Great Keppel Island, Queensland
(Steph) We are finally cruising again! And with all the good things come the not-so-good-things, but let's back up a day or two ...
On Wednesday morning, May 2, we left Bundaberg. We had been waiting for winds to fill in from the SE for a few days, and finally decided that the forecasted NE winds were going to have to do. We spent way too long in several anchorages last year waiting for weather, and sometimes it never came. So we learned to deal with it. And we like to say we've learned from our past, so we decided to just go for it. And we are very glad we did. We are finally cruising again!
Back to our story. We had just left the marina when we saw another yacht poke its nose out of a marina just a mile or so down the river. It was our good friends on sy Moose, so we waved to each other and both continued on our ways. The winds were indeed from the NE, but very light, so we threw up the new Carol Hasse asymmetrical spinnaker for the first time ever. While the winds were too light to get much of a push, it looked pretty cool. We're excited to use it again! It was great to finally see the pattern that was so agonized over during our first time back in the states working.
Our own design, thank you very much. We had it last year, too, but never got to use it because the wind was never below 25 knots.
We motored/sailed through the day and night and arrived at Great Keppel Island the next day around 13:00. We chose the southern anchorage because of the NE winds, and the swell was very light. It's really a lovely spot, and we were so happy to have begun our season in such a nice place. Sy Moose had chosen this island as their first destination as well. After giving us an hour to put the boat away, they came up in their dinghy to pick us up for an island hike. Later that night, we had them over for dinner -- they supplied the freshly caught tuna, we supplied the freshly made salsa and guacamole, and we all had fish tacos. Our first day of cruising was better than 75% of our cruising days last season! I hope it lasts!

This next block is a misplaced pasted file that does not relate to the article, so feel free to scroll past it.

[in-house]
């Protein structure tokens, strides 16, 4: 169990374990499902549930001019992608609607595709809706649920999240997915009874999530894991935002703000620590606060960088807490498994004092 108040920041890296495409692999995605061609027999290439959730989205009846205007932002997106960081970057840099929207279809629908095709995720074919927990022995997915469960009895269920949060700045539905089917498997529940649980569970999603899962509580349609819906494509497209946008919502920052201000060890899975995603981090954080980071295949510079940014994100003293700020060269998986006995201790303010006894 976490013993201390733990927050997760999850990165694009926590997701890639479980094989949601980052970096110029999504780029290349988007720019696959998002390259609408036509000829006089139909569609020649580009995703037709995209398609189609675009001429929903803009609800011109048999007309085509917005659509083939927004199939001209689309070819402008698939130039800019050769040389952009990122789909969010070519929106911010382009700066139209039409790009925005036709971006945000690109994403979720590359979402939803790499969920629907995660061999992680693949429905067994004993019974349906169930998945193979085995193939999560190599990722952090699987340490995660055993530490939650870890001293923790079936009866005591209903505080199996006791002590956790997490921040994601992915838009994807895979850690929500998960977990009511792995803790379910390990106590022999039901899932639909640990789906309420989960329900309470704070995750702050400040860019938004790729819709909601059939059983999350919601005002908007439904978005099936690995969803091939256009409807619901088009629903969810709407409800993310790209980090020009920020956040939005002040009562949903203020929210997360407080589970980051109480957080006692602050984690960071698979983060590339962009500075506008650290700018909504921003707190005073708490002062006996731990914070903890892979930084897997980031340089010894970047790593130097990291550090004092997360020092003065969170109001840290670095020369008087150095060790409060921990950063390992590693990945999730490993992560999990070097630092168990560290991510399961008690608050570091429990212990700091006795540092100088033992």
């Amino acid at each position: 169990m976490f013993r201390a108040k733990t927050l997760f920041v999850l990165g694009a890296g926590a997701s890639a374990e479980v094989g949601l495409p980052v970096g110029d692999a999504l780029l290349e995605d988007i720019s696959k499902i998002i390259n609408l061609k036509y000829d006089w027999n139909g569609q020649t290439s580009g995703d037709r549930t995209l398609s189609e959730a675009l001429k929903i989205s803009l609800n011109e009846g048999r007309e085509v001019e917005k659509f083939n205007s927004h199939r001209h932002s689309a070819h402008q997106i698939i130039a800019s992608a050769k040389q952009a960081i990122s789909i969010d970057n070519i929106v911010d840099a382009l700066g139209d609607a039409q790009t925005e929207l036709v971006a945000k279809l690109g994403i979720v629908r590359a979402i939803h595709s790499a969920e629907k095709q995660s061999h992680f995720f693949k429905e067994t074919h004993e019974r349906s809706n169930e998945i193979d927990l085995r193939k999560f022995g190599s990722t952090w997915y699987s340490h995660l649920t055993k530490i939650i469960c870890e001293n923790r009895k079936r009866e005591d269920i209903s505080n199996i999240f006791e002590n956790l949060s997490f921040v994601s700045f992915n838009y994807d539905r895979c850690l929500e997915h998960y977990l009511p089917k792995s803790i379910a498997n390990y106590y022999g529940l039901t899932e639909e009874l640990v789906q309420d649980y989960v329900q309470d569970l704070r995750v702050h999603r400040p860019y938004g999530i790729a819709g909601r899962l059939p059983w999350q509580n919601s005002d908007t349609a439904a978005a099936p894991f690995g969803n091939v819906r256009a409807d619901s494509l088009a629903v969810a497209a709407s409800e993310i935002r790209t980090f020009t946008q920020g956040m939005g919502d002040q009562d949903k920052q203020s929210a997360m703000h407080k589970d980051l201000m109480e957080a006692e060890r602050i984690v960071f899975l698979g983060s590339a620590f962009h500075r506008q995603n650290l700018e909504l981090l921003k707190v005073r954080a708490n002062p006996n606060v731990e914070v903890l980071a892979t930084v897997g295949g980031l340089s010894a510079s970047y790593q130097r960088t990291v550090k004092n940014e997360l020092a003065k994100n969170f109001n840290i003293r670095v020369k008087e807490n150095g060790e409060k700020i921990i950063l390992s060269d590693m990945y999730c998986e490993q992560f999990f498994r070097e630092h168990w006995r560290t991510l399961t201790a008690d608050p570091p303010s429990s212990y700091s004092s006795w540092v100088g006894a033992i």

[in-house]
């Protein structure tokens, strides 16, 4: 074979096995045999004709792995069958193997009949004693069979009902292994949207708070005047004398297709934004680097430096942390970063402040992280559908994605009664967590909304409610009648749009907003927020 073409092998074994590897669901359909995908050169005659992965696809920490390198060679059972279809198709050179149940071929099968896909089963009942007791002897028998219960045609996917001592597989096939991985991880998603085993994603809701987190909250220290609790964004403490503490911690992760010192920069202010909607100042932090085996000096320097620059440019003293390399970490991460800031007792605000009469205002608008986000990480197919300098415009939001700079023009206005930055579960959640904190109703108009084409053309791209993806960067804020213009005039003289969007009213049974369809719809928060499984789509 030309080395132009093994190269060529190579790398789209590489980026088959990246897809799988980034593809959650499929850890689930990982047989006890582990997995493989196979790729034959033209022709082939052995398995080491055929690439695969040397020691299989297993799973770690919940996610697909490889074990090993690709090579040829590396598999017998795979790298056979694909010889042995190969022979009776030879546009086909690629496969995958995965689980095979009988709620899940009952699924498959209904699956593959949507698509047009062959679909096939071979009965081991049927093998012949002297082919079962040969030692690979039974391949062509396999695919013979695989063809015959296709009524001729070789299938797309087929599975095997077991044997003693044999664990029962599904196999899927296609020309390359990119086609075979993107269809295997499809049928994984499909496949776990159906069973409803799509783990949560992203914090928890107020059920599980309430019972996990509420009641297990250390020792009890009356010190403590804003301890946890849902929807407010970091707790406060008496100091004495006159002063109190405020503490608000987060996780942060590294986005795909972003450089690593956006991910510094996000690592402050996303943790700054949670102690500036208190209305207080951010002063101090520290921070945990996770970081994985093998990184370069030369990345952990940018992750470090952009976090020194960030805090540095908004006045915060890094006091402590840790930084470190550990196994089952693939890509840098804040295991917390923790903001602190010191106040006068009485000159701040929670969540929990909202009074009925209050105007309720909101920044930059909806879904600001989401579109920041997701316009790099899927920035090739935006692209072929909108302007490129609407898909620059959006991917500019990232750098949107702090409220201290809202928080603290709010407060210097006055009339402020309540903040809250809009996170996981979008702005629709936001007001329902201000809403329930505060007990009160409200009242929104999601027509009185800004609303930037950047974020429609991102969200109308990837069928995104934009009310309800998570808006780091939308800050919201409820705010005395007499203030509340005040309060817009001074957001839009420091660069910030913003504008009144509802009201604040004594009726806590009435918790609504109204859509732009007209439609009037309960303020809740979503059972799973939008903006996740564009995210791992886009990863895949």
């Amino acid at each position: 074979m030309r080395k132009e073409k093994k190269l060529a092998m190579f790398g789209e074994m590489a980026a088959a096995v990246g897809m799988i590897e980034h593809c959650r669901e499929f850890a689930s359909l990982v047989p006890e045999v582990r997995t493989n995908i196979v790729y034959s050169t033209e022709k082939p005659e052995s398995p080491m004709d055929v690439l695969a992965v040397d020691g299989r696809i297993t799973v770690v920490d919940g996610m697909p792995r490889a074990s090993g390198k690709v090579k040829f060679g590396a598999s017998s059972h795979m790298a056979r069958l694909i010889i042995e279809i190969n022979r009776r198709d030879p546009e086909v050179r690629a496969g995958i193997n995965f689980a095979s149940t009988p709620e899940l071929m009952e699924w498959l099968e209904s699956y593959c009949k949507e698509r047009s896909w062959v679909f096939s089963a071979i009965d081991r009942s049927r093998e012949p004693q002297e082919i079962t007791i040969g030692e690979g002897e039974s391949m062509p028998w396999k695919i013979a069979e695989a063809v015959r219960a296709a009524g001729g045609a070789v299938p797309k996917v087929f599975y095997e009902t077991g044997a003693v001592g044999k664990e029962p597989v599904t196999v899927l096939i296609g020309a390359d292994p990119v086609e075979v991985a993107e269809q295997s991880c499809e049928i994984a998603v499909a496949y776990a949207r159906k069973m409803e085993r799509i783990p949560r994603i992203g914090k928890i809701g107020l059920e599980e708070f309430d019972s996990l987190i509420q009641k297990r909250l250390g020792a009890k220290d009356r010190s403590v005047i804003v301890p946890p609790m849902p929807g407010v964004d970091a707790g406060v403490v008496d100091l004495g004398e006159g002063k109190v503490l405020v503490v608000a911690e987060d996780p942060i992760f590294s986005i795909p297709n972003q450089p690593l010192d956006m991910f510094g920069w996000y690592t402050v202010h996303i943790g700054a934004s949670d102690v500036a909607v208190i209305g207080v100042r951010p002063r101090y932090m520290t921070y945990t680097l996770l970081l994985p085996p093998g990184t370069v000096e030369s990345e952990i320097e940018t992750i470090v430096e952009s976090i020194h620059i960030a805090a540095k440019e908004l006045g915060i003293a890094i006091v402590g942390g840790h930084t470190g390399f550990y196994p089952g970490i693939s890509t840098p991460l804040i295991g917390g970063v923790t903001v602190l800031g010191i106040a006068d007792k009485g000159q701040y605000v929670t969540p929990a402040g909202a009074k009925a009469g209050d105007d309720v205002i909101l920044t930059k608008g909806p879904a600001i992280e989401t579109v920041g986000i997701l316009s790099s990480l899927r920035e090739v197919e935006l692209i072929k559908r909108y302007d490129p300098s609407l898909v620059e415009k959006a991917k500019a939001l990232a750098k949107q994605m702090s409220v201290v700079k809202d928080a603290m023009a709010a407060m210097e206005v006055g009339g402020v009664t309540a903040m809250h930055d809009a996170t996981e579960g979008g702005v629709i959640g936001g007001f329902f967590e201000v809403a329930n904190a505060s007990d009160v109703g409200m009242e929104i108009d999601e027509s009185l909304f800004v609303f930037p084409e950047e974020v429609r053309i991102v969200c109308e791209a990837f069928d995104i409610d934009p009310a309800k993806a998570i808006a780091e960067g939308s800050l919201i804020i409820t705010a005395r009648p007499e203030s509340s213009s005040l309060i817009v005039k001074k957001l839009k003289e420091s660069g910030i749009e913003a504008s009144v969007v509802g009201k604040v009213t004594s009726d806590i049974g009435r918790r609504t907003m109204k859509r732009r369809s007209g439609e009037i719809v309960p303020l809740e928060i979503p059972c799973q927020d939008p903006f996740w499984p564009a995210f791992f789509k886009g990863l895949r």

Goats that roam wild on the island. Goats roam a lot of islands we've been to, and they always sound like crying babies.
Oops, spoke too soon. The next morning, I had it all planned out. After enjoying a cup of tea in the morning sun, we'd hop in the dinghy and take a morning hike to the lookout and get a good picture of Mico in her first Australian anchorage. Then, we'd have lunch, hang out on the beach and swim, then go harvest some oysters from the oyster beds at the edge of our bay. It was gonna be spectacular. I had my tea, then we got in the dinghy and ... ka-chunk. Ka-chunk, ka-chunk went the outboard. Not a pretty sound. We had test driven the outboard for several miles in various trips in our last week in Bundaberg, and it had run fine, so who knows why it sounded so bad. Maybe some gears? It sounded grindy, like teeth not quite coming together smoothly. We went back to the boat and tried to take it apart, but we realized after about two hours that we were on the verge of a major grease explosion and that if we figured out what was wrong we wouldn't necessarily know how or be able to fix it. So, we'll have to drop into a bigger city to visit a mechanic sooner than we had hoped, but meanwhile we'll be rowing around in our inflatable. (Boaters of Australia: We'll be the couple yelling at each other about proper rowing technique -- don't worry, we don't fight like this all the time.)
After lunch, we rowed into shore (not too many tense words were exchanged) on an oyster hunt. There are several public lease oyster beds on the island, which means anyone is welcome to the oysters but you have to consume them right there -- you can't take them with you! Armed with a few slices of lemon and a big knife, we found our quarry. The first few were a little gritty with bits of shell, but we eventually got the hang of it. We both had a dozen or so, more extravagant than any we've been served in a restaurant. Of course, they were tiny and a little warm from being in the sun, but working for your own food makes it taste all the sweeter, right?
Warren "shucking" oysters (it was more like poking them really hard until the shell finally broke off)
Mmmm, look at that liqueur ( ignore the tiny bits of shell)
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